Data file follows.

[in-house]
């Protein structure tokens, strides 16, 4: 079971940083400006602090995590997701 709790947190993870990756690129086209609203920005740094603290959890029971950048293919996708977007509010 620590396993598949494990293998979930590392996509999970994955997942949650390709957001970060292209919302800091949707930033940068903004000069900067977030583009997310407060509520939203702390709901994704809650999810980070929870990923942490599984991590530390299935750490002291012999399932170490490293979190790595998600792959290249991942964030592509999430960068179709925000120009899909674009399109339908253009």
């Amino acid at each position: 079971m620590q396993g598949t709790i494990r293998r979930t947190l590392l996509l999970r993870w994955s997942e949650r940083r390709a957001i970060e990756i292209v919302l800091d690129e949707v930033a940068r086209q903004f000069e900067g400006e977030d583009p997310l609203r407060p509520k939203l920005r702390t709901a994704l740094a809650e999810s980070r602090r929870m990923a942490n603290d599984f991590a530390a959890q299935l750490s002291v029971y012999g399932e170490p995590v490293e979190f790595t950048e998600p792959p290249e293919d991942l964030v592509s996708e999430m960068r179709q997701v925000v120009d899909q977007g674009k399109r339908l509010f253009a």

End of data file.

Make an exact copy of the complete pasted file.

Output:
[in-house]
């Protein structure tokens, strides 16, 4: 079971940083400006602090995590997701 709790947190993870990756690129086209609203920005740094603290959890029971950048293919996708977007509010 620590396993598949494990293998979930590392996509999970994955997942949650390709957001970060292209919302800091949707930033940068903004000069900067977030583009997310407060509520939203702390709901994704809650999810980070929870990923942490599984991590530390299935750490002291012999399932170490490293979190790595998600792959290249991942964030592509999430960068179709925000120009899909674009399109339908253009």
């Amino acid at each position: 079971m620590q396993g598949t709790i494990r293998r979930t947190l590392l996509l999970r993870w994955s997942e949650r940083r390709a957001i970060e990756i292209v919302l800091d690129e949707v930033a940068r086209q903004f000069e900067g400006e977030d583009p997310l609203r407060p509520k939203l920005r702390t709901a994704l740094a809650e999810s980070r602090r929870m990923a942490n603290d599984f991590a530390a959890q299935l750490s002291v029971y012999g399932e170490p995590v490293e979190f790595t950048e998600p792959p290249e293919d991942l964030v592509s996708e999430m960068r179709q997701v925000v120009d899909q977007g674009k399109r339908l509010f253009a």